Edith Wharton, Italian Backgrounds:
“Shapes which have once inhabited the imagination of man pass reluctantly out of existence. Centuries of poetic belief had peopled the old world with a race of superhuman beings, and as many centuries would be needed to lay their ghosts. It must be remembered, moreover, that no sudden cataclysm, political or intellectual, marked the introduction of the Christian faith. For three centuries after the sacrifice on Calvary, hardly an allusion to the new god is to be found in the pages of the pagan historians and philosophers. Even after he had led the legions of Constantine to victory, and so won official allegiance throughout the Roman world, no violent change marked the beginning of the new era.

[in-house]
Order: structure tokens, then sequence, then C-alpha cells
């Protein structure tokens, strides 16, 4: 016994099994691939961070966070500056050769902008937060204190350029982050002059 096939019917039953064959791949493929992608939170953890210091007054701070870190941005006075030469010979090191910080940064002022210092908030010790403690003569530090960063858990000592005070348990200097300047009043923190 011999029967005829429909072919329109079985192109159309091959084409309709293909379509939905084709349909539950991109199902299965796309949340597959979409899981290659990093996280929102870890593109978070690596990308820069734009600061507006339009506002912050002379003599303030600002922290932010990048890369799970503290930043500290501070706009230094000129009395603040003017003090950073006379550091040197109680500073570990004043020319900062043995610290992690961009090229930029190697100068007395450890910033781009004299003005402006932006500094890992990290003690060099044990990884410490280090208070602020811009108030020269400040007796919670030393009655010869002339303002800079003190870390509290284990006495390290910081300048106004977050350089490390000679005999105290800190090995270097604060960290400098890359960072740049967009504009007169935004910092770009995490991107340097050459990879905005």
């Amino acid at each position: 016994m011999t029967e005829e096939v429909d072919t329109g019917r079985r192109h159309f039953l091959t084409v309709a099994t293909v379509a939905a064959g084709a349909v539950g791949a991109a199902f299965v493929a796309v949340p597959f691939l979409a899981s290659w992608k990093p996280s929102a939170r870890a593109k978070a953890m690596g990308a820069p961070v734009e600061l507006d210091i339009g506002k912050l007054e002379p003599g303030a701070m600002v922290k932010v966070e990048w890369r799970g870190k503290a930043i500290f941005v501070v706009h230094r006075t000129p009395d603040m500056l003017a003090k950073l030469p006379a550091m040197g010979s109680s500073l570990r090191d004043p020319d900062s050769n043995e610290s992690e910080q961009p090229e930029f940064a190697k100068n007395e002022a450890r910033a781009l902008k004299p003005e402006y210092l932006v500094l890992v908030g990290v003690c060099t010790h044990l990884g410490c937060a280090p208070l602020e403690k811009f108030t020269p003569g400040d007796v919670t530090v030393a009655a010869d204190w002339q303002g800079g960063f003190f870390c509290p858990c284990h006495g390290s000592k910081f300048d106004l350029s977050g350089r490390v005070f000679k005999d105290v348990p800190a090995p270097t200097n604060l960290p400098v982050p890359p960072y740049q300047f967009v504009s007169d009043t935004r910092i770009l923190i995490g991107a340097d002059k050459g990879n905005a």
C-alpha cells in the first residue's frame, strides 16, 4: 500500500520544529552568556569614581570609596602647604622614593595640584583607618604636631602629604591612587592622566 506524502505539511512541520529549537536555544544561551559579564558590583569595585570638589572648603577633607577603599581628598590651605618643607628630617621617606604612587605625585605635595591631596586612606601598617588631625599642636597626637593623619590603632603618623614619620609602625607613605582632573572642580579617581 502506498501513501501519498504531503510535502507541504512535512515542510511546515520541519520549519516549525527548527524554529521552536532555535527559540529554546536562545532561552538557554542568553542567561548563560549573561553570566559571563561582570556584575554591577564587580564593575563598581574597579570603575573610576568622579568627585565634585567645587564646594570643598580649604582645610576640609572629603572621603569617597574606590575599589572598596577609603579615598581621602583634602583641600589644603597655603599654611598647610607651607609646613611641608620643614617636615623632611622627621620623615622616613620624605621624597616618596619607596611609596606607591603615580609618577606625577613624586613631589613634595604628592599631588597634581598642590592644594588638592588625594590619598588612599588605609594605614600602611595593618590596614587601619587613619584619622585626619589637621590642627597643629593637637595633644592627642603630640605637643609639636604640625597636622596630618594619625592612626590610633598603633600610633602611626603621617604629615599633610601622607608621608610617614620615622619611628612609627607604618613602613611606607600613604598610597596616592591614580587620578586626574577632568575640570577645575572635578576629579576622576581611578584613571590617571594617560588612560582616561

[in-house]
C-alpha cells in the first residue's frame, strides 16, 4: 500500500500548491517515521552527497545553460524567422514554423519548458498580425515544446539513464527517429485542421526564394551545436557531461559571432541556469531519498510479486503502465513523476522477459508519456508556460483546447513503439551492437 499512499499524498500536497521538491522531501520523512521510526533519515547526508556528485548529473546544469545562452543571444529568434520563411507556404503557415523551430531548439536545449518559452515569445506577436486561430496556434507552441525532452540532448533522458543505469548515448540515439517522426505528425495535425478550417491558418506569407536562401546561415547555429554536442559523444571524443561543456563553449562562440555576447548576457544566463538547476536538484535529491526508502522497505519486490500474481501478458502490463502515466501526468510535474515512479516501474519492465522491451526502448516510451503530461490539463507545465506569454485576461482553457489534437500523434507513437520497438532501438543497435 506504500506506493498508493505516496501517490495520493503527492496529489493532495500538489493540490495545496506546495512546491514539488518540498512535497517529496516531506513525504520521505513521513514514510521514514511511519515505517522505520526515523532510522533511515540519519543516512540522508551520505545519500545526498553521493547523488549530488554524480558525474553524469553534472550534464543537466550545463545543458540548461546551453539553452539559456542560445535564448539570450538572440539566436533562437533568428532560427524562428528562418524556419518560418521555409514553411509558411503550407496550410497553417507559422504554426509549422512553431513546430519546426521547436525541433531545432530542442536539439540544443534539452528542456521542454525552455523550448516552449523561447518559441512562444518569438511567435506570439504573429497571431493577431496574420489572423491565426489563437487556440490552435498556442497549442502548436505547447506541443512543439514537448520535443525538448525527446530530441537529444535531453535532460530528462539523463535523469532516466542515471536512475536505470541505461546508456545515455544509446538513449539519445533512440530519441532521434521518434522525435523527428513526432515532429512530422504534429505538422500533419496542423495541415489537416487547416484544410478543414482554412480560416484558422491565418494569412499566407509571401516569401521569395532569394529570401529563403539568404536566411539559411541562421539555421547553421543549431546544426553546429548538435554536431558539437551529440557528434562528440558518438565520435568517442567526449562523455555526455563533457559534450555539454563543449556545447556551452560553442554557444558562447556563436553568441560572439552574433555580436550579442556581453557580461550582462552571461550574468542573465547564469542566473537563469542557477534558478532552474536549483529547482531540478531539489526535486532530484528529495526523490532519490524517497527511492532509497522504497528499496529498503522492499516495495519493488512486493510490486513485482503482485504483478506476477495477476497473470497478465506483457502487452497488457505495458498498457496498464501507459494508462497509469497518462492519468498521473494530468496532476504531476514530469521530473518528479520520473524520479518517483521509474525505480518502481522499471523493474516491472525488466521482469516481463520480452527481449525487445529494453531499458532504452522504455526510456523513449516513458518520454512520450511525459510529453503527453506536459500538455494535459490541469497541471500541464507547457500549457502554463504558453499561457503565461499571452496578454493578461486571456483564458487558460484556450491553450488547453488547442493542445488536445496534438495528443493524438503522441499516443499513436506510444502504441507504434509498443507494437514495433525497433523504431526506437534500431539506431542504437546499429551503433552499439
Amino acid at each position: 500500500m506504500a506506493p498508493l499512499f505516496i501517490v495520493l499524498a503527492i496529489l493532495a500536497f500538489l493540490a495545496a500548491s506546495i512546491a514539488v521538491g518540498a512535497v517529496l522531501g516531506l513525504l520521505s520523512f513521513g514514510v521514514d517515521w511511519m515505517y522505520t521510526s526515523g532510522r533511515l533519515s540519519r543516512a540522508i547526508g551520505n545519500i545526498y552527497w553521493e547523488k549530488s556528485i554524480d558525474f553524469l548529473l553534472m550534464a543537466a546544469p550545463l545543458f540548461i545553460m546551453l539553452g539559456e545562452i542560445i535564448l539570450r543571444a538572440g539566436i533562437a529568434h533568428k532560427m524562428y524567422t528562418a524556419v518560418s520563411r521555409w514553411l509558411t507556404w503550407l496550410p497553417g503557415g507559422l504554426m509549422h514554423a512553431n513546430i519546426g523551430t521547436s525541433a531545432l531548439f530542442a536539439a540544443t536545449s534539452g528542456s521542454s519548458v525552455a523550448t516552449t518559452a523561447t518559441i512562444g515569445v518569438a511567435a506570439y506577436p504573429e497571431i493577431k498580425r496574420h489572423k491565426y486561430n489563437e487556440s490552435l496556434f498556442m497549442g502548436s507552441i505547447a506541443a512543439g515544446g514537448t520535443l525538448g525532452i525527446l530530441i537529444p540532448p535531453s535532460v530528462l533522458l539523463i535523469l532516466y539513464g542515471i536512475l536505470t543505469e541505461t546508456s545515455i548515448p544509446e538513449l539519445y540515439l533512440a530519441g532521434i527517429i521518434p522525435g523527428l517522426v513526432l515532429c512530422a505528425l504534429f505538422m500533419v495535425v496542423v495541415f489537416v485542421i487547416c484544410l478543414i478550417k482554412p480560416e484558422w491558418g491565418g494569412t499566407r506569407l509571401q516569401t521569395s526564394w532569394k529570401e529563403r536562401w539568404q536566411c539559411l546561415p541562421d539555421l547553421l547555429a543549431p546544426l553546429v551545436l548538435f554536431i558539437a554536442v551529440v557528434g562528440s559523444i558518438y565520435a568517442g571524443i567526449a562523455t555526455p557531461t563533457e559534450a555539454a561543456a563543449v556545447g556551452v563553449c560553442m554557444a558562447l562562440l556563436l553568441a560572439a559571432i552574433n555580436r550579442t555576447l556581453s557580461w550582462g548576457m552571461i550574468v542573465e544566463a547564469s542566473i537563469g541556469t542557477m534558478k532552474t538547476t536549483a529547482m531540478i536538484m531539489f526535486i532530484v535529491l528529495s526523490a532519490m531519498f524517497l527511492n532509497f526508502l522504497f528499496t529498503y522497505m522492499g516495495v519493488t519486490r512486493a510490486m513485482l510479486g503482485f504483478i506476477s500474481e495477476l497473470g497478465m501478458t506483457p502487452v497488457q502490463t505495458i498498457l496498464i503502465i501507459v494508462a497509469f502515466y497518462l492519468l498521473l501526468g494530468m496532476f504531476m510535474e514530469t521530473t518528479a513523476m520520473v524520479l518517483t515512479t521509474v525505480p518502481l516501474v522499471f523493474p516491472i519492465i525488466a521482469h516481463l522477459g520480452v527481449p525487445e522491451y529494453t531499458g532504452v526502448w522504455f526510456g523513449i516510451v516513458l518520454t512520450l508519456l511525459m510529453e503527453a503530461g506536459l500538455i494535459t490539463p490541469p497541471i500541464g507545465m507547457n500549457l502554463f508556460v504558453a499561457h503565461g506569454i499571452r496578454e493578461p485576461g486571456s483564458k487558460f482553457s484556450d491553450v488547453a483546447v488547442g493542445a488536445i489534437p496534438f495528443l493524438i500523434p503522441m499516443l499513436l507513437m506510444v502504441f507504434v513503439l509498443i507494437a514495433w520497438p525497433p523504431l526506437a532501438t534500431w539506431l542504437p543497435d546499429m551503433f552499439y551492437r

For centuries still, men ploughed the same fields with ploughs fashioned on the same hues, kept the same holidays with the same rites, and lived on the same store of accumulated beliefs. And in the hearts of the solitaries these beliefs must have lingered longest. For in fleeing the world they were returning to the native habitations of the old gods. They were nature-spirits every one, sprung from the wave, the cloud, the tree. To the cities they had been borne triumphant by the will of men, and from the cities they might be banished at its behest; but who should drive them from their old stronghold in the breast of nature? Their temples might be re-dedicated to the new god, but none could banish them from the temples not made with hands. Daylight might deny them, but twilight confessed them still. They made no effort to recover the supremacy which had been wrested from them: the gods know when their hour has come. But they lived on, shrinking back more and more into their primitive forms, into the vapour, the tree-trunk, the moon-track on the lonely sea; or revealing themselves, in wistful fugitive glimpses, to the mortals who had come to share their forest exile.”